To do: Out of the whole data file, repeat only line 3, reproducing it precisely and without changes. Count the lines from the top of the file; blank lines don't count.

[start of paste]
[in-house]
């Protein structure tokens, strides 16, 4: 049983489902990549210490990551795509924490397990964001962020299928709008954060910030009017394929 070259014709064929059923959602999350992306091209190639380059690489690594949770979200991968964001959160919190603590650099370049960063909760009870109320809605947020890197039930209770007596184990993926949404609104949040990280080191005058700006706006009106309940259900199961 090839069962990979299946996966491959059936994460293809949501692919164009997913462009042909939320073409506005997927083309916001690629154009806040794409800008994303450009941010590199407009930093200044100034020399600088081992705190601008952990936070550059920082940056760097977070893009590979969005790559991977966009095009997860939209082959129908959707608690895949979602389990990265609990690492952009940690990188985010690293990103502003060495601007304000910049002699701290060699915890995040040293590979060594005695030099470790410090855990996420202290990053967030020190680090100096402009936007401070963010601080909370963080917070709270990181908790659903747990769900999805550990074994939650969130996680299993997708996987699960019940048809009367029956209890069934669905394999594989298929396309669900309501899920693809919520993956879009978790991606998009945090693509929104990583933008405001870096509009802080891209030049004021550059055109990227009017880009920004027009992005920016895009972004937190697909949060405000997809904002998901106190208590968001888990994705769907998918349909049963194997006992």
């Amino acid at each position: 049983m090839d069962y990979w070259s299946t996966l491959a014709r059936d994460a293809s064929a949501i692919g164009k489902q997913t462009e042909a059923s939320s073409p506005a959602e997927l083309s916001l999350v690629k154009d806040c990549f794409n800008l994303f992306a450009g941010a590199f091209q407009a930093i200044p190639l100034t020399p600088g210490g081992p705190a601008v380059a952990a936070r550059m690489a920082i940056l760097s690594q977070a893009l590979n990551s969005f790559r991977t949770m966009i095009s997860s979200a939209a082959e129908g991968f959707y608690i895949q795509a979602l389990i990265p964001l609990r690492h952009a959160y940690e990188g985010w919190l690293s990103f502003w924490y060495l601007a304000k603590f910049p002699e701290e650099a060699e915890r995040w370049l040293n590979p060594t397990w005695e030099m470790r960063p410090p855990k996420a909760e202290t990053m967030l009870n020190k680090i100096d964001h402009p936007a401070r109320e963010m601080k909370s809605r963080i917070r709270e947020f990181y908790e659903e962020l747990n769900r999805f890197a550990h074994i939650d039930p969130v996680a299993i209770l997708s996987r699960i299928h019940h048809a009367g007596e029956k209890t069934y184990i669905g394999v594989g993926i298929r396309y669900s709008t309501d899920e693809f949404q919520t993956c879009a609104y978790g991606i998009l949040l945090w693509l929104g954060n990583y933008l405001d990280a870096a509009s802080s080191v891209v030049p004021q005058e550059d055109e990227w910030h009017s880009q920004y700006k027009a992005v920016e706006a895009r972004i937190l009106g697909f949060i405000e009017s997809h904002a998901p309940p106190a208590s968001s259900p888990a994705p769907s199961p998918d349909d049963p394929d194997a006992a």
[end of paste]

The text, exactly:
């Amino acid at each position: 049983m090839d069962y990979w070259s299946t996966l491959a014709r059936d994460a293809s064929a949501i692919g164009k489902q997913t462009e042909a059923s939320s073409p506005a959602e997927l083309s916001l999350v690629k154009d806040c990549f794409n800008l994303f992306a450009g941010a590199f091209q407009a930093i200044p190639l100034t020399p600088g210490g081992p705190a601008v380059a952990a936070r550059m690489a920082i940056l760097s690594q977070a893009l590979n990551s969005f790559r991977t949770m966009i095009s997860s979200a939209a082959e129908g991968f959707y608690i895949q795509a979602l389990i990265p964001l609990r690492h952009a959160y940690e990188g985010w919190l690293s990103f502003w924490y060495l601007a304000k603590f910049p002699e701290e650099a060699e915890r995040w370049l040293n590979p060594t397990w005695e030099m470790r960063p410090p855990k996420a909760e202290t990053m967030l009870n020190k680090i100096d964001h402009p936007a401070r109320e963010m601080k909370s809605r963080i917070r709270e947020f990181y908790e659903e962020l747990n769900r999805f890197a550990h074994i939650d039930p969130v996680a299993i209770l997708s996987r699960i299928h019940h048809a009367g007596e029956k209890t069934y184990i669905g394999v594989g993926i298929r396309y669900s709008t309501d899920e693809f949404q919520t993956c879009a609104y978790g991606i998009l949040l945090w693509l929104g954060n990583y933008l405001d990280a870096a509009s802080s080191v891209v030049p004021q005058e550059d055109e990227w910030h009017s880009q920004y700006k027009a992005v920016e706006a895009r972004i937190l009106g697909f949060i405000e009017s997809h904002a998901p309940p106190a208590s968001s259900p888990a994705p769907s199961p998918d349909d049963p394929d194997a006992a």